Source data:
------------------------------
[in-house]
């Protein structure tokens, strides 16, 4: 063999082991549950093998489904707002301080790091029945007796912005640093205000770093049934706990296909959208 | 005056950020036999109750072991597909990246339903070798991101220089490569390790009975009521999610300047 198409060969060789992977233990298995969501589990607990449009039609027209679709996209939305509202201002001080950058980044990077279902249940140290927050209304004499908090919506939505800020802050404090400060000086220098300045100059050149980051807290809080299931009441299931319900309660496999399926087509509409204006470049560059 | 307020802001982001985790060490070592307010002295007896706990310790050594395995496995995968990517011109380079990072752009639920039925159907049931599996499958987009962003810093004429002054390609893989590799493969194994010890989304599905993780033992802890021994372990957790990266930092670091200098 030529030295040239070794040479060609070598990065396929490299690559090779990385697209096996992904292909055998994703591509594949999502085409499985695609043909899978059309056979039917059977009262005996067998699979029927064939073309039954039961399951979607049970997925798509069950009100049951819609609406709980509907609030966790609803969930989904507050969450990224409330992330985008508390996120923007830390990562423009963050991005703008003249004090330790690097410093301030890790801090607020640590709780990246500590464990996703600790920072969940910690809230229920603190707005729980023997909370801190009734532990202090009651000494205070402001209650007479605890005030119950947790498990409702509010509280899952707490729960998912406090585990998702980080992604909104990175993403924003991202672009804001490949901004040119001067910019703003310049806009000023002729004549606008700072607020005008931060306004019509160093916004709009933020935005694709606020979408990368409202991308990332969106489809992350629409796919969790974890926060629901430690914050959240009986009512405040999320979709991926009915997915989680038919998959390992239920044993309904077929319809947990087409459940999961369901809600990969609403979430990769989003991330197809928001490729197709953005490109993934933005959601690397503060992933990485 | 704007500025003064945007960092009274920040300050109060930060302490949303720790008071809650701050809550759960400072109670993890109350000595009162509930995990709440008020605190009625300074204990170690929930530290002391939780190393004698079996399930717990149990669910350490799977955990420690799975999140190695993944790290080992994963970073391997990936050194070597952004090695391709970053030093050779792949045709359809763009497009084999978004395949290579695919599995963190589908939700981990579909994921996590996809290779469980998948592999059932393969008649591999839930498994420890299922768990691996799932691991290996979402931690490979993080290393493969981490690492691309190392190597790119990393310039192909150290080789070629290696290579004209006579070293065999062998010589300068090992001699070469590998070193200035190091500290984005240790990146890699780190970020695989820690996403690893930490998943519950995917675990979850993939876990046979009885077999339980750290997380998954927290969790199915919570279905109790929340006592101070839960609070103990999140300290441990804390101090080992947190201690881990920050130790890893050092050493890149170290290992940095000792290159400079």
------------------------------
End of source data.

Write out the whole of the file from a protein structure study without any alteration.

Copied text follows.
[in-house]
């Protein structure tokens, strides 16, 4: 063999082991549950093998489904707002301080790091029945007796912005640093205000770093049934706990296909959208 | 005056950020036999109750072991597909990246339903070798991101220089490569390790009975009521999610300047 198409060969060789992977233990298995969501589990607990449009039609027209679709996209939305509202201002001080950058980044990077279902249940140290927050209304004499908090919506939505800020802050404090400060000086220098300045100059050149980051807290809080299931009441299931319900309660496999399926087509509409204006470049560059 | 307020802001982001985790060490070592307010002295007896706990310790050594395995496995995968990517011109380079990072752009639920039925159907049931599996499958987009962003810093004429002054390609893989590799493969194994010890989304599905993780033992802890021994372990957790990266930092670091200098 030529030295040239070794040479060609070598990065396929490299690559090779990385697209096996992904292909055998994703591509594949999502085409499985695609043909899978059309056979039917059977009262005996067998699979029927064939073309039954039961399951979607049970997925798509069950009100049951819609609406709980509907609030966790609803969930989904507050969450990224409330992330985008508390996120923007830390990562423009963050991005703008003249004090330790690097410093301030890790801090607020640590709780990246500590464990996703600790920072969940910690809230229920603190707005729980023997909370801190009734532990202090009651000494205070402001209650007479605890005030119950947790498990409702509010509280899952707490729960998912406090585990998702980080992604909104990175993403924003991202672009804001490949901004040119001067910019703003310049806009000023002729004549606008700072607020005008931060306004019509160093916004709009933020935005694709606020979408990368409202991308990332969106489809992350629409796919969790974890926060629901430690914050959240009986009512405040999320979709991926009915997915989680038919998959390992239920044993309904077929319809947990087409459940999961369901809600990969609403979430990769989003991330197809928001490729197709953005490109993934933005959601690397503060992933990485 | 704007500025003064945007960092009274920040300050109060930060302490949303720790008071809650701050809550759960400072109670993890109350000595009162509930995990709440008020605190009625300074204990170690929930530290002391939780190393004698079996399930717990149990669910350490799977955990420690799975999140190695993944790290080992994963970073391997990936050194070597952004090695391709970053030093050779792949045709359809763009497009084999978004395949290579695919599995963190589908939700981990579909994921996590996809290779469980998948592999059932393969008649591999839930498994420890299922768990691996799932691991290996979402931690490979993080290393493969981490690492691309190392190597790119990393310039192909150290080789070629290696290579004209006579070293065999062998010589300068090992001699070469590998070193200035190091500290984005240790990146890699780190970020695989820690996403690893930490998943519950995917675990979850993939876990046979009885077999339980750290997380998954927290969790199915919570279905109790929340006592101070839960609070103990999140300290441990804390101090080992947190201690881990920050130790890893050092050493890149170290290992940095000792290159400079």